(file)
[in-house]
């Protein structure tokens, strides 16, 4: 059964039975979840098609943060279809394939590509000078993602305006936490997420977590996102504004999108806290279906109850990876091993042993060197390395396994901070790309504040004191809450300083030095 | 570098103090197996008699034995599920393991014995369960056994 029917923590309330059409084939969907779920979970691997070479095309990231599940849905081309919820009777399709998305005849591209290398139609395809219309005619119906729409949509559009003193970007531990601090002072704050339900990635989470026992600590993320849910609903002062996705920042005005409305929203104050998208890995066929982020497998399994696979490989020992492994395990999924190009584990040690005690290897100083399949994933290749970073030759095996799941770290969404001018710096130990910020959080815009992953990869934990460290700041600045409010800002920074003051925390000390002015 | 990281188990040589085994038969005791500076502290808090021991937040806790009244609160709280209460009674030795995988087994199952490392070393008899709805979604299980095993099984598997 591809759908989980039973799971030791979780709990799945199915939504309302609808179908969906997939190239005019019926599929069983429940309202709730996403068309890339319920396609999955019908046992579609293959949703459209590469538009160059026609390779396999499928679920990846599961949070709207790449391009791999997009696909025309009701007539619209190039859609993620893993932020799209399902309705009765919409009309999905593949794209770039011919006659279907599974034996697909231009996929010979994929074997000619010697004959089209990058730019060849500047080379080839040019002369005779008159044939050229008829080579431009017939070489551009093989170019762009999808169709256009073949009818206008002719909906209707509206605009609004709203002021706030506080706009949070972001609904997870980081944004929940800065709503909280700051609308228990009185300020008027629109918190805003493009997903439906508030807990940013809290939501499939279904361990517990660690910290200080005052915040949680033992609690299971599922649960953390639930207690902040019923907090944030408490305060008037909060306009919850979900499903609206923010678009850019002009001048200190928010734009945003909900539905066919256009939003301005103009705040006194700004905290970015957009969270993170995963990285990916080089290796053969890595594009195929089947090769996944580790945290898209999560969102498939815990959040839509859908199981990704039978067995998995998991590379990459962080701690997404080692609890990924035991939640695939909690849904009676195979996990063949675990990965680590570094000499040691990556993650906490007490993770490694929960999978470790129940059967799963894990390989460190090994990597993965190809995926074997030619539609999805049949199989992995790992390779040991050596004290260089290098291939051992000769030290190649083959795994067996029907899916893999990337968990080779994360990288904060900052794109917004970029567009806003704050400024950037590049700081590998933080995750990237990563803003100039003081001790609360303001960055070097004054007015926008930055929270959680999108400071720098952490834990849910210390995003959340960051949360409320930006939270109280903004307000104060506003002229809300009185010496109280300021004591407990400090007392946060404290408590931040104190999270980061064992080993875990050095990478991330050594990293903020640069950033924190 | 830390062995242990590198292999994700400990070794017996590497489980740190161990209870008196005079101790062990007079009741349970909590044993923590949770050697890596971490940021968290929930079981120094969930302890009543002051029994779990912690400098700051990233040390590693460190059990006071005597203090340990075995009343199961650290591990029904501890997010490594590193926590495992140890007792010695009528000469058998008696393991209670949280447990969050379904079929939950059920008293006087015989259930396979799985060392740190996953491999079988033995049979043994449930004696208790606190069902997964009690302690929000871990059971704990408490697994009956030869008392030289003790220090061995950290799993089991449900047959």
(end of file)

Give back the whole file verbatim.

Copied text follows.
[in-house]
């Protein structure tokens, strides 16, 4: 059964039975979840098609943060279809394939590509000078993602305006936490997420977590996102504004999108806290279906109850990876091993042993060197390395396994901070790309504040004191809450300083030095 | 570098103090197996008699034995599920393991014995369960056994 029917923590309330059409084939969907779920979970691997070479095309990231599940849905081309919820009777399709998305005849591209290398139609395809219309005619119906729409949509559009003193970007531990601090002072704050339900990635989470026992600590993320849910609903002062996705920042005005409305929203104050998208890995066929982020497998399994696979490989020992492994395990999924190009584990040690005690290897100083399949994933290749970073030759095996799941770290969404001018710096130990910020959080815009992953990869934990460290700041600045409010800002920074003051925390000390002015 | 990281188990040589085994038969005791500076502290808090021991937040806790009244609160709280209460009674030795995988087994199952490392070393008899709805979604299980095993099984598997 591809759908989980039973799971030791979780709990799945199915939504309302609808179908969906997939190239005019019926599929069983429940309202709730996403068309890339319920396609999955019908046992579609293959949703459209590469538009160059026609390779396999499928679920990846599961949070709207790449391009791999997009696909025309009701007539619209190039859609993620893993932020799209399902309705009765919409009309999905593949794209770039011919006659279907599974034996697909231009996929010979994929074997000619010697004959089209990058730019060849500047080379080839040019002369005779008159044939050229008829080579431009017939070489551009093989170019762009999808169709256009073949009818206008002719909906209707509206605009609004709203002021706030506080706009949070972001609904997870980081944004929940800065709503909280700051609308228990009185300020008027629109918190805003493009997903439906508030807990940013809290939501499939279904361990517990660690910290200080005052915040949680033992609690299971599922649960953390639930207690902040019923907090944030408490305060008037909060306009919850979900499903609206923010678009850019002009001048200190928010734009945003909900539905066919256009939003301005103009705040006194700004905290970015957009969270993170995963990285990916080089290796053969890595594009195929089947090769996944580790945290898209999560969102498939815990959040839509859908199981990704039978067995998995998991590379990459962080701690997404080692609890990924035991939640695939909690849904009676195979996990063949675990990965680590570094000499040691990556993650906490007490993770490694929960999978470790129940059967799963894990390989460190090994990597993965190809995926074997030619539609999805049949199989992995790992390779040991050596004290260089290098291939051992000769030290190649083959795994067996029907899916893999990337968990080779994360990288904060900052794109917004970029567009806003704050400024950037590049700081590998933080995750990237990563803003100039003081001790609360303001960055070097004054007015926008930055929270959680999108400071720098952490834990849910210390995003959340960051949360409320930006939270109280903004307000104060506003002229809300009185010496109280300021004591407990400090007392946060404290408590931040104190999270980061064992080993875990050095990478991330050594990293903020640069950033924190 | 830390062995242990590198292999994700400990070794017996590497489980740190161990209870008196005079101790062990007079009741349970909590044993923590949770050697890596971490940021968290929930079981120094969930302890009543002051029994779990912690400098700051990233040390590693460190059990006071005597203090340990075995009343199961650290591990029904501890997010490594590193926590495992140890007792010695009528000469058998008696393991209670949280447990969050379904079929939950059920008293006087015989259930396979799985060392740190996953491999079988033995049979043994449930004696208790606190069902997964009690302690929000871990059971704990408490697994009956030869008392030289003790220090061995950290799993089991449900047959």